20-Year Sentence Handed Out To Little Hocking Man

By
Susan Tebben - Athens Messenger staff reporter

Dateline
Updated Wed, Apr 30, 2014 10:35 am

A Little Hocking man was sentenced to 20 years in prison Tuesday by an Athens County Common Pleas Court judge.

Alan Brigner, 35, was charged in 2012 with six counts of rape and changed his innocent plea to guilty in March. He was sentenced on the charges after a lengthy hearing in front of Judge L. Alan Goldsberry.

According to court documents, between the dates of July 1, 2011 and Sept. 30, 2012, Brigner raped a 13-year-old girl, with whom he had a family connection, on at least six occasions.

The victim's therapist, Regina Norum, testified during the hearing that she diagnosed the girl with post-traumatic stress disorder.

"She's had tremendous trauma through this experience," Norum said. "Words can not express the amount of trauma. We've had a lot of talk about her tremendous fear and her lack of trust."

Both Brigner and the child victim, now 15, in the case made statements during the sentencing hearing, Brigner on his own, and the girl in a statement read by Norum.

The victim stood next to the Norum as the statement was read, quietly crying.

"He was supposed to be a...protector," Norum read from the statement. "But instead he was a monster."

The victim's father also made a statement during the hearing, addressing Brigner himself, calling on him to be punished for taking away his daughter's "innocence" and not showing any remorse, he said.

"I ask God to forgive you, because I never will," he said.

Brigner took most of his statement to deny claims made by two other women who gave statements saying he had harassed them and touched them in intimate ways without their consent to do so. He said he had never been charged or arrested for either of the situations and both were consensual. He went on to call one such accusation "bogus."

He said in the other claim, which the prosecution said involved an intoxicated woman, "there was not one time she told me to stop."

But in the rest of the statement, he apologized to the victim, her family and his family.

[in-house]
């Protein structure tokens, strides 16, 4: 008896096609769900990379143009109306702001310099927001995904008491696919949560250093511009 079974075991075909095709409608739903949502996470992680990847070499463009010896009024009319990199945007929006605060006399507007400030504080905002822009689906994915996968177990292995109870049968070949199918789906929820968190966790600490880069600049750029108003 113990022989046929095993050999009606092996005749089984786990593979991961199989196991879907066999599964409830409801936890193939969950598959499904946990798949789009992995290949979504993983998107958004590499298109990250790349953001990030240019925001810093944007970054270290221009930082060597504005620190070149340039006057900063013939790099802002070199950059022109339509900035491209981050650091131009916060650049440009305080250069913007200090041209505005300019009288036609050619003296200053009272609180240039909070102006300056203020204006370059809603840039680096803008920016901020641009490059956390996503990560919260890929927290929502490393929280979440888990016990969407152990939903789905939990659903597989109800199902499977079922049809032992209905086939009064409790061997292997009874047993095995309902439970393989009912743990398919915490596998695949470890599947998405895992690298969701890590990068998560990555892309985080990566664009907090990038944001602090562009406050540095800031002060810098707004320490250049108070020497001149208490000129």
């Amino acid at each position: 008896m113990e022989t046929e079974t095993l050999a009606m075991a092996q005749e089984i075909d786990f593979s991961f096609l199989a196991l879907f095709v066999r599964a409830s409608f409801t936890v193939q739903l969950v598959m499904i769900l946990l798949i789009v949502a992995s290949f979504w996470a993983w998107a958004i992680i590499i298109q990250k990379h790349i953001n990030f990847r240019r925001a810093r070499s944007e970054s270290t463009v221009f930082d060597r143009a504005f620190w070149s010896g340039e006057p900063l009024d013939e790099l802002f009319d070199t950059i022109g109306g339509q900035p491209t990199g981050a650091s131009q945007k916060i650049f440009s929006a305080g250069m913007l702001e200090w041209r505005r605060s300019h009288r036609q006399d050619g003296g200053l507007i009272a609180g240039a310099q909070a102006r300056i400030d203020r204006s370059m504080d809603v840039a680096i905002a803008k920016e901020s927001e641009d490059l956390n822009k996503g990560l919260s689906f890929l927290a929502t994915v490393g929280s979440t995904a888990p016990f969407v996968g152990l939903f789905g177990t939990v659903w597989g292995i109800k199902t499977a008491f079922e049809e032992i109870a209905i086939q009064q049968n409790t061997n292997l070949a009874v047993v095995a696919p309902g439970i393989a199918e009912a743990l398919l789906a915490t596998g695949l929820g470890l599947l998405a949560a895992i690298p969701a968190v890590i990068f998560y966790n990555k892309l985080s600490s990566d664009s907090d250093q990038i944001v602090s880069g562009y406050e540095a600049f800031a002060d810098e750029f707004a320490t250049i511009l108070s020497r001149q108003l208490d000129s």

"This is not me, this does not define me," Brigner said. "I believe people are sent to prison not only to be punished, but to be rehabilitated. I have all the rehabilitation I need out here."

Defense attorney William Summers called Brigner's girlfriend and members of his family to the stand on his behalf. All said the accusations leveled against Brigner were not in his nature.

"When Alan told me what exactly he had done, I said 'what (were) you thinking...that is not you," said Ronald Brigner, father of Alan Brigner.

The Brigner family had been negatively affected as well, the family testified.

Brigner entered into a plea agreement in March with the Athens County Prosecutor’s Office that allowed him to plead guilty to half of those charges in exchange for the remaining counts to be dismissed.

"We have a pattern of behavior," Athens County Assistant Prosecutor Rob Driscoll said. "What he (pleaded) guilty to was rape by force."

In arguing for a lesser sentence that would keep Brigner out of prison, Summers argued that it was debatable how much force had been used in the case and how much would be considered forcible rape.

"Force is a matter of perspective in this case," Summers said.

But to say that Brigner had not shown any remorse was misrepresentation.

"He admitted it to police, he admitted it to (his) father, he admitted it to (a family member of the victim)," Summers said. "This is not a situation in which he discounts any of the pain."

The prosecution recommended a sentence of 22 years on the charges, citing the "severe effect" Brigner's actions had had on the victim, and the two others that had accused him of similar harassment.

Driscoll argued that because Brigner was a qualified pipefitter, even after 22 years in prison, the man would be able to come out and find a job, enabling him to pay restitution. But Summers disagreed, saying that Brigner would be in his late 50s by the time he got out, limiting his ability to work and thus his ability to earn money.

"He will be old and no help to anyone," Summers said. "If this man goes to prison for a long period, he will not come out rehabilitated."

For the first count of rape, Goldsberry sentenced Brigner to six years in prison. On the other two counts, a seven-year sentence was given for each. He is also required to register as a Tier III sex offender upon his release from prison.

"There is no way to measure right or wrong or what is a perfect sentence," Goldsberry said. "The court does believe it's evident in this case that all humans are affected differently."
The judge added that he saw that "severe damage" had been done to the victim in the case.

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